#1  Alexander's guns at the Kell House

#2.  Tenth Corps Artillery:  At the bottom center, Waud drew four guns from the Union Tenth Corps artillery brigade commanded by Richard H. Jackson. Jackson deployed several batteries for the fight behind newly erected works just north along the New Market Road. Waud did not identify the unit depicted in the drawing.  During the battle, Union artillerists used two unusual "Requa" guns, which had twenty-five .58 caliber barrels mounted in a row at the top of a platform. However, these do not appear in the drawing. In addition, the Federals wheeled two pieces from Battery D, 1st U.S. Artillery out into the cornfield in front of the works seen here. Those guns received much attention from Alexander's men.
#2. Tenth Corps artillery

#3.  Corn Stalks:  Waud etched in some corn stalks only several feet behind the gun crews along the new line, revealing just how new these works were.
#3. Corn stalks just behind the Federal works

#4.  Union Infantry:  On the lower right, infantry of the Tenth Corps crouch behind the works, waiting for the Confederate attack. The federal fortifications stretched to the right of the sketch only for a short distance. The position taken by the Tenth Corps troops extended much farther. Thus, much of the Union battle line fought without cover in largely wooded terrain. The men shown here are likely from Colonel Francis B. Pond's brigade, which contained regiments from Illinois, Ohio, and Pennsylvania.

#4. Infantry from Pond's Brigade

#5.  Lee's Men Darbytown Road:  In the distance, through a gap in the trees, Waud has labeled the Darbytown Road, where Lee's forces overran Kautz's weak cavalry force at the Johnson Farm that morning. If you look closely at the base of the tree line in the distance, it appears Waud has penciled in Lee's infantry gathering for their attack. Given the open ground and formidable Union artillery presence, the Confederate infantry veered toward the woods to the right (of the drawing) and into a difficult swamp, which caused much delay in the advance. Today, trees and houses block this view but the sketch reveals how open this part of the Henrico landscape was in 1864.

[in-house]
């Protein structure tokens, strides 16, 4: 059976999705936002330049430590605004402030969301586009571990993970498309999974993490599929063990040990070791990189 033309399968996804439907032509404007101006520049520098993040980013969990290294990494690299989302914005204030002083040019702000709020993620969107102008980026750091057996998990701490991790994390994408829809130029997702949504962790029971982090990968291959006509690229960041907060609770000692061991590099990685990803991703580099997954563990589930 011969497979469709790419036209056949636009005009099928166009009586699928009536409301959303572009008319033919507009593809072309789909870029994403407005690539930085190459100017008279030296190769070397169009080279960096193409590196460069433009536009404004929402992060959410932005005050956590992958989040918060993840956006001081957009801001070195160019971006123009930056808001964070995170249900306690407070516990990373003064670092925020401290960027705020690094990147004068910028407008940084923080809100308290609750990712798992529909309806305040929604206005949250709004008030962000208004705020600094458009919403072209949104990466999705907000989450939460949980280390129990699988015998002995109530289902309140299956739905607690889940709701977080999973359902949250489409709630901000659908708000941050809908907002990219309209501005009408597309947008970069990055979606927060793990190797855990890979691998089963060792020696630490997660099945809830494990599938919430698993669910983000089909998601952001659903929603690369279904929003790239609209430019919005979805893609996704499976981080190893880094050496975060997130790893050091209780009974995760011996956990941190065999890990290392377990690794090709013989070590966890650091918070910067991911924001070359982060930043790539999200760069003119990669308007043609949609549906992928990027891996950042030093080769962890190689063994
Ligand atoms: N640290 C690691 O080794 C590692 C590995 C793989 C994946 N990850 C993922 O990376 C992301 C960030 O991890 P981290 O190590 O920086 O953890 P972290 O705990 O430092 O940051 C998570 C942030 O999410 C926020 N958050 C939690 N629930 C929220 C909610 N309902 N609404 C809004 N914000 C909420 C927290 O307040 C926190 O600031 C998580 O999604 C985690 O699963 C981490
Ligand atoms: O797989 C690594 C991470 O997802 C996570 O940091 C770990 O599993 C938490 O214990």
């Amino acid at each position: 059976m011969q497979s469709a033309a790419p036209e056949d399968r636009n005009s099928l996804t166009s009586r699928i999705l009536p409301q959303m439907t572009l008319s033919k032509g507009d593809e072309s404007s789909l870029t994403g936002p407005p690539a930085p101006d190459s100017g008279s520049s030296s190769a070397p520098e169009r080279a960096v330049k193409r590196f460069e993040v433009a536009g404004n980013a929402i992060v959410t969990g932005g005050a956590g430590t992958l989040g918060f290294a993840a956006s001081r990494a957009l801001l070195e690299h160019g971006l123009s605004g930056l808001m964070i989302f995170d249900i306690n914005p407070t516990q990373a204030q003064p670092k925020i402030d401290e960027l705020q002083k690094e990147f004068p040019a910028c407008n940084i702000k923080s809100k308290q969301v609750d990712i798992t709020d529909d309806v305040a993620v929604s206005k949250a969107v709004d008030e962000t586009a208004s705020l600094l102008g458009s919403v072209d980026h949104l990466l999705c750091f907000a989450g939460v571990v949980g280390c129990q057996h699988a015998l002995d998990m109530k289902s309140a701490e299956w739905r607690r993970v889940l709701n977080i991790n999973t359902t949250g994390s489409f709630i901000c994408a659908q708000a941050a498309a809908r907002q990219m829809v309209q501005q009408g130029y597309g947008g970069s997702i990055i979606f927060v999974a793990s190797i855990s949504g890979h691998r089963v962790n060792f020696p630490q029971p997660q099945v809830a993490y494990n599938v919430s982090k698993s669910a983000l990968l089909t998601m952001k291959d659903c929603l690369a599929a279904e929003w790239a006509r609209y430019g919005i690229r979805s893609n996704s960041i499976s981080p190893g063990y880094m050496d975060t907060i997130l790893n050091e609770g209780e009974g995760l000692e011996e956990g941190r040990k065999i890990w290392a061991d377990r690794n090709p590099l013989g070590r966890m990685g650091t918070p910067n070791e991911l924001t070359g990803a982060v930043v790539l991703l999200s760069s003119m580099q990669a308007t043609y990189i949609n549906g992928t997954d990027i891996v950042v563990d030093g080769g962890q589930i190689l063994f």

#5. The Darbytown Road and Lee's infantry

#6.  Recently Cleared Field:  The sketch also shows the area in front of the trenches recently cleared by Union troops.  Federal skirmishers used the stumps and felled trees for cover as Field's men advanced. The Texas brigade, from Field's division, found the slashing difficult to navigate for it poked at their "eyes, faces, bodies, and clothing."  
#6. Recently cleared field of fire

#7.  Confederate Attack:  Following the artillery duel, Field's attack emerged from the woods to the right and along a front that extended far to the right of the sketch's frame. Thus, the battle lines stood facing each other in woods covering much of the area to the right. 
#7. Woods from which Charles Field's Confederate division emerged
Many of the Union regiments in this battle carried Spencer repeating rifles. These weapons proved decisive, crushing the Confederate attack and quickly ending the offensive. Waud also drew this sketch (below) of the open fighting in those woods during the Confederate attack. 

"The fighting was done in thick woods. Our men shewn[sic] in this sketch are armed with the Spencer Rifle." (W. Waud, LOC)


Tuesday, September 16, 2014

Zebulon Vance Papers: "Fight the Yankees and fuss with the Confederacy"

The Papers of Z.B. Vance, Vols. 1-3